Submitted to: Fluid Fertilizer Foundation Symposium Proceedings
Publication Type: Proceedings
Publication Acceptance Date: 2/24/2004
Publication Date: 2/24/2004
Citation: KOVAR, J.L. STARTER COMPOSITION AND HYBRID SELECTION AFFECT EARLY GROWTH AND YIELD OF CORN. FLUID FERTILIZER FOUNDATION SYMPOSIUM PROCEEDINGS. 2004. V. 21. P. 131-141.
Interpretive Summary: Early in the growing season, cool soil temperatures often limit the ability of corn roots to absorb sufficient nutrients and water. An application of a small amount of fertilizer at the time of planting may overcome this problem, leading to better plant growth and higher grain yields at the end of the season. To be effective, however, starter fertilizer must increase the amount of plant-available nutrients in the soil, and the plant root system must be able to take advantage of this increase. With a field experiment, we found that at least some of the phosphorus (P) in starter fertilizer dribbled on the soil surface two inches to the side of the corn row at the time of planting moved into the profile where it could be absorbed by corn roots. In a separate experiment focused on differences among corn hybrids in response to starter fertilizer, we found that early-season plant and root growth were similar for two corn hybrids and their genetically-modified counterparts that were resistant to corn borers. The corn borer-resistant hybrids, however, tended to produce higher grain yields, probably as a result of corn borer damage to the non-resistant hybrids. The results of this research will benefit both commercial growers and the fertilizer industry by providing nutrient management alternatives that maximize crop utilization and minimize potential nutrient losses.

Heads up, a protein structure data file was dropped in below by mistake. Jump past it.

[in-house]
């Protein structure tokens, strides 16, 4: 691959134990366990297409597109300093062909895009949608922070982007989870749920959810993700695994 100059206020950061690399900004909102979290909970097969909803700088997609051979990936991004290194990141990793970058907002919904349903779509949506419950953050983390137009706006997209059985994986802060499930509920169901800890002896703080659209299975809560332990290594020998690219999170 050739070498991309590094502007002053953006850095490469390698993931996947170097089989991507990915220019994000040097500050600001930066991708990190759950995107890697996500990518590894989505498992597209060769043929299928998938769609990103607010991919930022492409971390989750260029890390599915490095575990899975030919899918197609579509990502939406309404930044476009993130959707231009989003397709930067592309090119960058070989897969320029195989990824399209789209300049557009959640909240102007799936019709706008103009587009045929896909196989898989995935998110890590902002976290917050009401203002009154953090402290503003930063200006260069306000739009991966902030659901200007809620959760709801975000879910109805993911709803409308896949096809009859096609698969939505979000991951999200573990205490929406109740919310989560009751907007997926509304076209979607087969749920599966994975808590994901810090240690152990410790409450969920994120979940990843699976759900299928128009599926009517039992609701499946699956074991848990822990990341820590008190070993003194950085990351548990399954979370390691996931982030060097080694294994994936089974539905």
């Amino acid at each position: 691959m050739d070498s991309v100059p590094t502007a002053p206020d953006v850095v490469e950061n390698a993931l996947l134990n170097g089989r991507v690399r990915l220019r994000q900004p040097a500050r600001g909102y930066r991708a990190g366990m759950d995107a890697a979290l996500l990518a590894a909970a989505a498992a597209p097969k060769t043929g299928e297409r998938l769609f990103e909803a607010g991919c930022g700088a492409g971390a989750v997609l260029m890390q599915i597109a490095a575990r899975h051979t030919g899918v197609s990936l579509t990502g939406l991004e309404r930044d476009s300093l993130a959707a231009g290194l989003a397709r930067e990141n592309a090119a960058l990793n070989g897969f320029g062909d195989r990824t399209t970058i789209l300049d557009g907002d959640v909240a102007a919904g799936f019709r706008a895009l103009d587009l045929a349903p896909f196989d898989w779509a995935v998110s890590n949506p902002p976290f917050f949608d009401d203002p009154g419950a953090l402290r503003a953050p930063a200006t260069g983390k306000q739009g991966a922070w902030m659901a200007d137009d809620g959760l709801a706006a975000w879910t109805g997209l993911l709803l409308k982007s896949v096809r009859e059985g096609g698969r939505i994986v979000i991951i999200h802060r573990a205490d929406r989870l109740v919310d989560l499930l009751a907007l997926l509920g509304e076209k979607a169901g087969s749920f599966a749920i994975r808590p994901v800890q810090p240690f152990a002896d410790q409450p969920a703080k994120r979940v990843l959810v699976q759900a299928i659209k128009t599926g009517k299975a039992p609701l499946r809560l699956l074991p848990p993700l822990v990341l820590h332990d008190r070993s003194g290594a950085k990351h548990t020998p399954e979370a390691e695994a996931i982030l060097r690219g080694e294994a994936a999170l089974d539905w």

Technical Abstract: Recent research has shown that application of starter fertilizer may alleviate nutrient stress associated with poor corn root growth early in the season, and set the stage for a yield response. The objectives of this field study were: i) to determine the relative distribution of phosphorus (P) applied as a liquid starter fertilizer in a surface band during the early part of the corn growing season, and ii) to determine whether a response to starter fertilizer is hybrid dependent. Field plots were established on a Clarion silt loam (P bioavailability study) and a Canisteo silty clay loam (hybrid study) in central Iowa. In the first study, exchange-resin membranes were used to characterize P movement. Treatments consisted of a control and 0-30-0, 15-30-10, or 60-30-10 starter fertilizer dribbled (30 gal./A) on the soil surface two inches to the side of the corn row at the time of planting. Higher concentrations of bioavailable P were measured near the soil surface for all three of the starter treatments 23 days after application. By 42 days after application, the highest concentration of P was found one to two inches below the surface for both the 15-30-10 and 60-30-10 starter treatments. At 63 days after application, the highest concentration of bioavailable P was measured at a depth of more than three inches below the surface for the 15-30-10 starter treatment. In contrast, no measurable differences in bioavailable P concentrations were found in plots in which 0-30-0 or 60-30-10 was dribbled on the soil surface. The reason for the differences among the treatments is unclear; however, the results suggest that at least some of the P applied to the soil surface will move into the profile. In the second study, early-season shoot dry matter production and root growth were similar for two non-transgenic corn hybrids (36R10 and 33P66) and their transgenic isolines (36R11 and 33P67). The transgenic corn hybrids, however, tended to produce higher grain yields than the non-transgenic hybrids. This difference was probably the result of corn borer damage to the non-transgenic hybrids.